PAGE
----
As I mentioned yesterday, the Evangelical Theological Society is having their annual meeting this week, focusing on the theme “justification by faith.”
Just a few hours after writing that post I came across an example of why Biblical scholarship with the perspective that God is both sovereign and good is so important.
In her article, “Biblical And Theological Perspectives On Disability: Implications On The Rights Of Persons With Disability In Kenya,” Pauline Otieno properly connects an understanding of the Bible with how people behave, including how that influences government systems.
One of the major root causes for the discriminatory acts against PWD (people with disabilities) in Kenya is religion-related. Theological interpretations of disability have significantly shaped the ways in which society relates to PWD. The Bible is intermingled with texts that have been interpreted in oppressive ways and together these continue to reinforce the marginalization and exclusion of PWD in the social, economic, political, and religious life of the society (emphasis mine).
She is correct; the Bible has been interpreted in oppressive ways. I would contend those interpretations are inaccurate at best.
Unfortunately, she makes sweeping generalizations that are not accurate:
The New Testament also supports the link between sin and disability. This link is well illustrated in John 9:1-3. The disciples anticipated a connection between disability and sin with the question: “Rabbi, who sinned, this man or his parents, that he was born blind?” This question implies that disability was the punishment meant for some unspecified sin. When Jesus healed the physically impaired man who lay by the pool of Bethesda, He said to him: “See, you are well again. Stop sinning or something worse will happen to you” (Jn. 5:14). This clearly indicates that Jesus thought there was a connection between the man’s disability and some sin. In the portico lay a multitude of PWD and this comment applied to them as well (Jn. 5:3).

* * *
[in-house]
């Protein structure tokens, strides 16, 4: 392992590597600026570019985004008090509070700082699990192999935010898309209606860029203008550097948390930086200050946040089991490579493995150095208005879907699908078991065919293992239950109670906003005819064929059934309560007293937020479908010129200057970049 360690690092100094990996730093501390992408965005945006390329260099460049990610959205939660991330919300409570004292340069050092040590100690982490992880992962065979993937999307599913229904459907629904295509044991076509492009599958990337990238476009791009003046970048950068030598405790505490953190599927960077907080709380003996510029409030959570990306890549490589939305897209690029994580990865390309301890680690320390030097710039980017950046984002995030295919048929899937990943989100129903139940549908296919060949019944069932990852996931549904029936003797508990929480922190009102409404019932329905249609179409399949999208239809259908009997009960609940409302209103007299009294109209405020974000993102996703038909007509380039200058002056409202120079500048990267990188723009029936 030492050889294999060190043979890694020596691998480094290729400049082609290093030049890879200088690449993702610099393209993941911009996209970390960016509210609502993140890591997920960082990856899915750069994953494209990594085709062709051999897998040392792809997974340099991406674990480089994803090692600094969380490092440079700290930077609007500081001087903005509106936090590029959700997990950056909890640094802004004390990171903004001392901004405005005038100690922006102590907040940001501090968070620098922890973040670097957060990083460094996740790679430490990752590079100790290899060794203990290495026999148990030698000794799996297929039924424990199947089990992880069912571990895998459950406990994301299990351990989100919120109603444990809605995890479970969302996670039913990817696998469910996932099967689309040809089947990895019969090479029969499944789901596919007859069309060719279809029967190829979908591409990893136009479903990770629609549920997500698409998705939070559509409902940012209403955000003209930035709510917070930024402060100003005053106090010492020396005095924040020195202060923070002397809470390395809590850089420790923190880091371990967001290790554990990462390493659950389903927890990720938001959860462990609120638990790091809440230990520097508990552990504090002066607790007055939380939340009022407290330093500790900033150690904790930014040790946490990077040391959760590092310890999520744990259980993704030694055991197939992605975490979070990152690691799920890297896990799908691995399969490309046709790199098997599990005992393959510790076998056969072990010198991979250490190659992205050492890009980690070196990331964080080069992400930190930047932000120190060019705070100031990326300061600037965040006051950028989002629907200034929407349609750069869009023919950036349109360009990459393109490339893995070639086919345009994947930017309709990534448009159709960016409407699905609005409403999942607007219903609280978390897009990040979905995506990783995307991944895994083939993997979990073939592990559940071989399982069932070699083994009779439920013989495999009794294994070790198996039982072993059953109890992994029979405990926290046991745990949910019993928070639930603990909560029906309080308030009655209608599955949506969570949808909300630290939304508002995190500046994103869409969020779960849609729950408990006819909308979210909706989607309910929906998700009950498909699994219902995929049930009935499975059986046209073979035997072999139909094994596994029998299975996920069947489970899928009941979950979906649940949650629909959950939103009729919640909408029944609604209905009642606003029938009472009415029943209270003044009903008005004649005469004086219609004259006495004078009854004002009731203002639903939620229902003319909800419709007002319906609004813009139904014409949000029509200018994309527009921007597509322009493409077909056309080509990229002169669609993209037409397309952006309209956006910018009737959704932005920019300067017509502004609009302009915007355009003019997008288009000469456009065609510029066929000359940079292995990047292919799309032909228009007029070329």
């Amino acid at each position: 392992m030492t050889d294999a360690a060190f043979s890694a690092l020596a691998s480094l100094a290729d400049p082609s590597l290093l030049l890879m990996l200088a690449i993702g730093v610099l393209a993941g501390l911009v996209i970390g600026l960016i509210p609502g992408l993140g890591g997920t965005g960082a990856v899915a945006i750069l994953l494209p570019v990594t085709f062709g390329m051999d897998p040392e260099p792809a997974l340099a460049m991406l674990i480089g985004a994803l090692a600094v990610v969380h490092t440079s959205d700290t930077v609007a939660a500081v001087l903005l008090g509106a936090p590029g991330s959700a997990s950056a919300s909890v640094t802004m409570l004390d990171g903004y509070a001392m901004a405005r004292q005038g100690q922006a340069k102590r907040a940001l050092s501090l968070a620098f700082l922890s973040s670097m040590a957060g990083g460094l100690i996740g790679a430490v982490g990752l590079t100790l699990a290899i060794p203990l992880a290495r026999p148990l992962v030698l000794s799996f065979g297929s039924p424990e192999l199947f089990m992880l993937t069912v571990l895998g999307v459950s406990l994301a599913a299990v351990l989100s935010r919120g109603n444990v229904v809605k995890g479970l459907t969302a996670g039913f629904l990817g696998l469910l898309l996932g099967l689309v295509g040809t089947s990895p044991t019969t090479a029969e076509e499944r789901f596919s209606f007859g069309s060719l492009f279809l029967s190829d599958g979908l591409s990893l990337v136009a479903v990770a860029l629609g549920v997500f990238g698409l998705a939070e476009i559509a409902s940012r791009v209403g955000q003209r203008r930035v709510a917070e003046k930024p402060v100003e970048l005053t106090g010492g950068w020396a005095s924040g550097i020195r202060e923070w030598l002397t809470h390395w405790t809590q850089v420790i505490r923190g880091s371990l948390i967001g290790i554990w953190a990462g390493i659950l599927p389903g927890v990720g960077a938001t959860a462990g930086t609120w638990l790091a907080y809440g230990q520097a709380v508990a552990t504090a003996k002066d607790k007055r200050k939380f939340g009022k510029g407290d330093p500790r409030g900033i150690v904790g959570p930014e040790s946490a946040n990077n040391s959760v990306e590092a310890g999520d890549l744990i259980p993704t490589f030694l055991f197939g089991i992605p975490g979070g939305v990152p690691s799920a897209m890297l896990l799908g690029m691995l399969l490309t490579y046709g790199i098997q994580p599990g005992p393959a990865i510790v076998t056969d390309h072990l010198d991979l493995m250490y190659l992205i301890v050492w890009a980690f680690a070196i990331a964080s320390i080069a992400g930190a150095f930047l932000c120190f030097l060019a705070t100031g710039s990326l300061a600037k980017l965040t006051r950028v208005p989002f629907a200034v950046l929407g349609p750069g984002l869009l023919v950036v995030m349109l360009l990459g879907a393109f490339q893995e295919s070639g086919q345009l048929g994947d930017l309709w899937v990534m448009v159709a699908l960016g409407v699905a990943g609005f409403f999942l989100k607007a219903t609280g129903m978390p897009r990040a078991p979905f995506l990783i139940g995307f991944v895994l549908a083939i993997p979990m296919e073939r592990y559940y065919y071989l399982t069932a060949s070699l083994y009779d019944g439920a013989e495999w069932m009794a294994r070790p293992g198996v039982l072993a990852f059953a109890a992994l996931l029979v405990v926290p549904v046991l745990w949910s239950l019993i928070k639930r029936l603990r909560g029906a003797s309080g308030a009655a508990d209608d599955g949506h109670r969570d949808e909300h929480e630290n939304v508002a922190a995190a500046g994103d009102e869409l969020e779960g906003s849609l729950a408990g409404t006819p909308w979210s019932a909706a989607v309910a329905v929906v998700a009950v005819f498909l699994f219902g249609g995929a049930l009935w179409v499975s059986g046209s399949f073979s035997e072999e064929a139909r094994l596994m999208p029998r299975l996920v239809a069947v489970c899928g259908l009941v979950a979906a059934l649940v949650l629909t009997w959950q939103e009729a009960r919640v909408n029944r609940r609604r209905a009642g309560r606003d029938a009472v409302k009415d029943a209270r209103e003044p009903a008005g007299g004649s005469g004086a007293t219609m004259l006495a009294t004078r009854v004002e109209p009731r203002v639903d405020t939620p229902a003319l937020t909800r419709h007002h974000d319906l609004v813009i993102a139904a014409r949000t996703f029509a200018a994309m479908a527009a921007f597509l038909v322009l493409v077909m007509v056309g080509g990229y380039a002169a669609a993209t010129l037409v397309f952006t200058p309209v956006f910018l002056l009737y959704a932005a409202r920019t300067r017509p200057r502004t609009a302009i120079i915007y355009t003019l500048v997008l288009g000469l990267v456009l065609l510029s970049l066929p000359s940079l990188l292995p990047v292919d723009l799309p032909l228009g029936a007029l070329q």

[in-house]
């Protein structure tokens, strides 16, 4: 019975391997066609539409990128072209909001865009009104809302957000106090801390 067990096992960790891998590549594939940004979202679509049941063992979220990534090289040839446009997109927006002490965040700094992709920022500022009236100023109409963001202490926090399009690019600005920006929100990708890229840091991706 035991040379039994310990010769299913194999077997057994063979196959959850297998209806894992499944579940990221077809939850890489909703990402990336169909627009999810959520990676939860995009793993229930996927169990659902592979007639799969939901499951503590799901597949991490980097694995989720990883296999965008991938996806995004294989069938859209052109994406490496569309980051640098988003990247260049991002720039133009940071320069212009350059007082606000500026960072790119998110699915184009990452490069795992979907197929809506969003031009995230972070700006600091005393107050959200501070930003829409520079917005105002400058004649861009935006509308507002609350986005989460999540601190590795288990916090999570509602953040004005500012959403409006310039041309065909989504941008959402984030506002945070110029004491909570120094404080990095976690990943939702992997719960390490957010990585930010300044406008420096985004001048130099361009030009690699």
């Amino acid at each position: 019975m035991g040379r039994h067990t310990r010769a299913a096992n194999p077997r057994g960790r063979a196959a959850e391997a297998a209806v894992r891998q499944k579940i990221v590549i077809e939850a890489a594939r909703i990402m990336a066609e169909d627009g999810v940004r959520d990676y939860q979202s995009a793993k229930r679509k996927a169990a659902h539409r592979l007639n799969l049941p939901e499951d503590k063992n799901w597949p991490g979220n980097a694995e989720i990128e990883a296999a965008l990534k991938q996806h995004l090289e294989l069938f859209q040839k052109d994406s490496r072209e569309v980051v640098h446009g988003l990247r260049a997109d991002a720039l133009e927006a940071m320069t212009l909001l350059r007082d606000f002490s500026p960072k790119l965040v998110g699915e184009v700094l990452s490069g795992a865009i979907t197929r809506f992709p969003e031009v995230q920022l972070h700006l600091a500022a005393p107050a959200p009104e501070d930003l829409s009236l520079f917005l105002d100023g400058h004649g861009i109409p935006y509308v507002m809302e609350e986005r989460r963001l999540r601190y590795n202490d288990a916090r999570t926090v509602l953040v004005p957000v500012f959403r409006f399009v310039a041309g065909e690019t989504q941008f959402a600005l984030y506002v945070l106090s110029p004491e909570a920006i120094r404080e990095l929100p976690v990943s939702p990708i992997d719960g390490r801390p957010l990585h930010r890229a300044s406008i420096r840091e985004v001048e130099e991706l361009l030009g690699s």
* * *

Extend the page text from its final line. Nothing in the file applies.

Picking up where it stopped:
Neither Biblical account supports her conclusion! Of course, Jesus himself answers the disciples’ question in John 9:3:
Jesus answered, “It was not that this man sinned, or his parents, but that the works of God might be displayed in him.”
And the “something worse” in John 5:14 is eternal punishment, not another disabling condition, as Pastor John helpfully articulates:
And yes, he warns him that, if he turns away, and mocks this gift, or makes an idol out of his health, and embraces sin as his way of life, he will perish. I take that—final judgment—to be the “worse thing” (in verse 14) that will happen because there aren’t many natural things worse than the 38 years this man endured, and because in verses 28–29, Jesus says, “An hour is coming when all who are in the tombs will hear his voice and come out, those who have done good to the resurrection of life, and those who have done evil to the resurrection of judgment.” (John Piper, Healed for the Sake of Holiness, August 23, 2009)
What is particularly frustrating about Dr. Otieno’s article is that it is very well written and she has clearly given this a great deal of thought. This article is full of scriptural references, and she has looked directly at some of the most difficult passages on disability in the Bible.
But it is not written from the perspective that this is God’s story, that he is a holy God, that he has sovereign authority over his creation, that he is entirely good, that he is completely merciful, and that anything that draws us closer to him and into treasuring Jesus above all things is better than anything in this life. Even a life full of suffering and exclusion because of disability – which he has ordained – does not compare to an eternity of increasing joy spent with Jesus.
And that is why we should pray for the gathering of the Evangelical Theological Society this week. Disciplined, smart people write articles about the Bible all the time – and get it wrong. It is God alone who gives new life, eyes to see, and a desire to make much of him.